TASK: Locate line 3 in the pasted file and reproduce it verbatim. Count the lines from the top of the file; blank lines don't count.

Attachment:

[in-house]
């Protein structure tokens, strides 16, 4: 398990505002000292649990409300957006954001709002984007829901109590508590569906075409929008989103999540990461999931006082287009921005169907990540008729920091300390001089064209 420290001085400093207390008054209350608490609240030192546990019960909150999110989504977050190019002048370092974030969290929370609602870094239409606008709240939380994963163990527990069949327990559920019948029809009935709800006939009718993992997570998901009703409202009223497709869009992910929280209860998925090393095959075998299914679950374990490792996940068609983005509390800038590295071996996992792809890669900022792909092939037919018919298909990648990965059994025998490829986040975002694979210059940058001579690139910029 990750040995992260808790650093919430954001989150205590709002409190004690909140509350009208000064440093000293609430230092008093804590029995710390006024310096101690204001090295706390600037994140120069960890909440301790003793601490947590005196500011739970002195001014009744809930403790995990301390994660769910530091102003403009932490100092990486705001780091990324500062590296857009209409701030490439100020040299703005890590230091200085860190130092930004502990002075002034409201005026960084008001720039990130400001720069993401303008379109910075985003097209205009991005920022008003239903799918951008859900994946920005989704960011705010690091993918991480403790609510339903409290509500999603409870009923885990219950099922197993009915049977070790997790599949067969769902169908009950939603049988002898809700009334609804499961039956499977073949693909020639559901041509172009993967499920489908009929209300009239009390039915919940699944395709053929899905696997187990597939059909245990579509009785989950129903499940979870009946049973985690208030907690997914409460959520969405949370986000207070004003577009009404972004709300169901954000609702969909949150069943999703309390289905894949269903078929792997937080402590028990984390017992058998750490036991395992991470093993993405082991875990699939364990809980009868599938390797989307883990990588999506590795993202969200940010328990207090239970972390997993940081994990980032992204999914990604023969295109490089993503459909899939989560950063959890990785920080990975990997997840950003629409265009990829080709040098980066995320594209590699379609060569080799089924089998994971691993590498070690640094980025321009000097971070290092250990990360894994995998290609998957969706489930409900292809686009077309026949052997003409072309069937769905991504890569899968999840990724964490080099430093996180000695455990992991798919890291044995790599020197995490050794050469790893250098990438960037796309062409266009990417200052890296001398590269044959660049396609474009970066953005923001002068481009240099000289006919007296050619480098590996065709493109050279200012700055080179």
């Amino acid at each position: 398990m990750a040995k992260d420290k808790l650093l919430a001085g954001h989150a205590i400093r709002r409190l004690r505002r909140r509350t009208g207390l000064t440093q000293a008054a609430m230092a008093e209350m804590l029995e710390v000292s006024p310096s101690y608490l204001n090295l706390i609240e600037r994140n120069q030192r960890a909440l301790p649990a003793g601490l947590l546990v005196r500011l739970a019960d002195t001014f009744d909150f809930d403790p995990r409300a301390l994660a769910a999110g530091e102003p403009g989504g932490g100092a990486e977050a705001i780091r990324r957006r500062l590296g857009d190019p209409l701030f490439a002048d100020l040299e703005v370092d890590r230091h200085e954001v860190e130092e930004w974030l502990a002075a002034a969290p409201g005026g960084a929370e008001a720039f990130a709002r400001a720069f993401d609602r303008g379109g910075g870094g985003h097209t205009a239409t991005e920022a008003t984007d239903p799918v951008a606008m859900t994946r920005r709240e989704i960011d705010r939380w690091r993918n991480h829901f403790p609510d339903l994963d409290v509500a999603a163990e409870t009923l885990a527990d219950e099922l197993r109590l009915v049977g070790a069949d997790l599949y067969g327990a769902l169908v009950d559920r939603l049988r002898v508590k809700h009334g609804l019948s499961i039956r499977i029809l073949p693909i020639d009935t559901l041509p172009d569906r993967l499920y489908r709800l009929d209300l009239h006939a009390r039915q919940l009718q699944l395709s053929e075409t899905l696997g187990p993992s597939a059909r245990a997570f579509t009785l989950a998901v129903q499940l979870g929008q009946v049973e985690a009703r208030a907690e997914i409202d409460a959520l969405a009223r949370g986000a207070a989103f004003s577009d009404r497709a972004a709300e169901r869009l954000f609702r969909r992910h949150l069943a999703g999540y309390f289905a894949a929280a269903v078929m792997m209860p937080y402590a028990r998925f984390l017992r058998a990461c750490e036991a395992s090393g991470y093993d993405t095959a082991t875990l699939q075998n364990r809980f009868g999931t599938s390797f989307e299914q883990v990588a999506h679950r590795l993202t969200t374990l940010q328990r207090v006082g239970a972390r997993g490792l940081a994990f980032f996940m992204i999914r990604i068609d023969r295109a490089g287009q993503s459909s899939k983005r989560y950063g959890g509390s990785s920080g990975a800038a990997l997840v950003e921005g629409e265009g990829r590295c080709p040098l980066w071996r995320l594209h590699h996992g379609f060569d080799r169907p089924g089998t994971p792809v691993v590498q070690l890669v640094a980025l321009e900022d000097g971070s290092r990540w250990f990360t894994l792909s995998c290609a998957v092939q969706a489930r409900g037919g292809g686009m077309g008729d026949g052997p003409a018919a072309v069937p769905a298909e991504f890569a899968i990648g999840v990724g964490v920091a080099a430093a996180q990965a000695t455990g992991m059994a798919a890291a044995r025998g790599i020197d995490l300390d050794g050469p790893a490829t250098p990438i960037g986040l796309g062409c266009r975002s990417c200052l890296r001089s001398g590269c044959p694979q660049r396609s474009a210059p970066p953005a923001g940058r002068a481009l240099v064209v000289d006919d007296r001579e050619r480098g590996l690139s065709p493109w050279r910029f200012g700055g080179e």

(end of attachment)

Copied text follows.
């Amino acid at each position: 398990m990750a040995k992260d420290k808790l650093l919430a001085g954001h989150a205590i400093r709002r409190l004690r505002r909140r509350t009208g207390l000064t440093q000293a008054a609430m230092a008093e209350m804590l029995e710390v000292s006024p310096s101690y608490l204001n090295l706390i609240e600037r994140n120069q030192r960890a909440l301790p649990a003793g601490l947590l546990v005196r500011l739970a019960d002195t001014f009744d909150f809930d403790p995990r409300a301390l994660a769910a999110g530091e102003p403009g989504g932490g100092a990486e977050a705001i780091r990324r957006r500062l590296g857009d190019p209409l701030f490439a002048d100020l040299e703005v370092d890590r230091h200085e954001v860190e130092e930004w974030l502990a002075a002034a969290p409201g005026g960084a929370e008001a720039f990130a709002r400001a720069f993401d609602r303008g379109g910075g870094g985003h097209t205009a239409t991005e920022a008003t984007d239903p799918v951008a606008m859900t994946r920005r709240e989704i960011d705010r939380w690091r993918n991480h829901f403790p609510d339903l994963d409290v509500a999603a163990e409870t009923l885990a527990d219950e099922l197993r109590l009915v049977g070790a069949d997790l599949y067969g327990a769902l169908v009950d559920r939603l049988r002898v508590k809700h009334g609804l019948s499961i039956r499977i029809l073949p693909i020639d009935t559901l041509p172009d569906r993967l499920y489908r709800l009929d209300l009239h006939a009390r039915q919940l009718q699944l395709s053929e075409t899905l696997g187990p993992s597939a059909r245990a997570f579509t009785l989950a998901v129903q499940l979870g929008q009946v049973e985690a009703r208030a907690e997914i409202d409460a959520l969405a009223r949370g986000a207070a989103f004003s577009d009404r497709a972004a709300e169901r869009l954000f609702r969909r992910h949150l069943a999703g999540y309390f289905a894949a929280a269903v078929m792997m209860p937080y402590a028990r998925f984390l017992r058998a990461c750490e036991a395992s090393g991470y093993d993405t095959a082991t875990l699939q075998n364990r809980f009868g999931t599938s390797f989307e299914q883990v990588a999506h679950r590795l993202t969200t374990l940010q328990r207090v006082g239970a972390r997993g490792l940081a994990f980032f996940m992204i999914r990604i068609d023969r295109a490089g287009q993503s459909s899939k983005r989560y950063g959890g509390s990785s920080g990975a800038a990997l997840v950003e921005g629409e265009g990829r590295c080709p040098l980066w071996r995320l594209h590699h996992g379609f060569d080799r169907p089924g089998t994971p792809v691993v590498q070690l890669v640094a980025l321009e900022d000097g971070s290092r990540w250990f990360t894994l792909s995998c290609a998957v092939q969706a489930r409900g037919g292809g686009m077309g008729d026949g052997p003409a018919a072309v069937p769905a298909e991504f890569a899968i990648g999840v990724g964490v920091a080099a430093a996180q990965a000695t455990g992991m059994a798919a890291a044995r025998g790599i020197d995490l300390d050794g050469p790893a490829t250098p990438i960037g986040l796309g062409c266009r975002s990417c200052l890296r001089s001398g590269c044959p694979q660049r396609s474009a210059p970066p953005a923001g940058r002068a481009l240099v064209v000289d006919d007296r001579e050619r480098g590996l690139s065709p493109w050279r910029f200012g700055g080179e």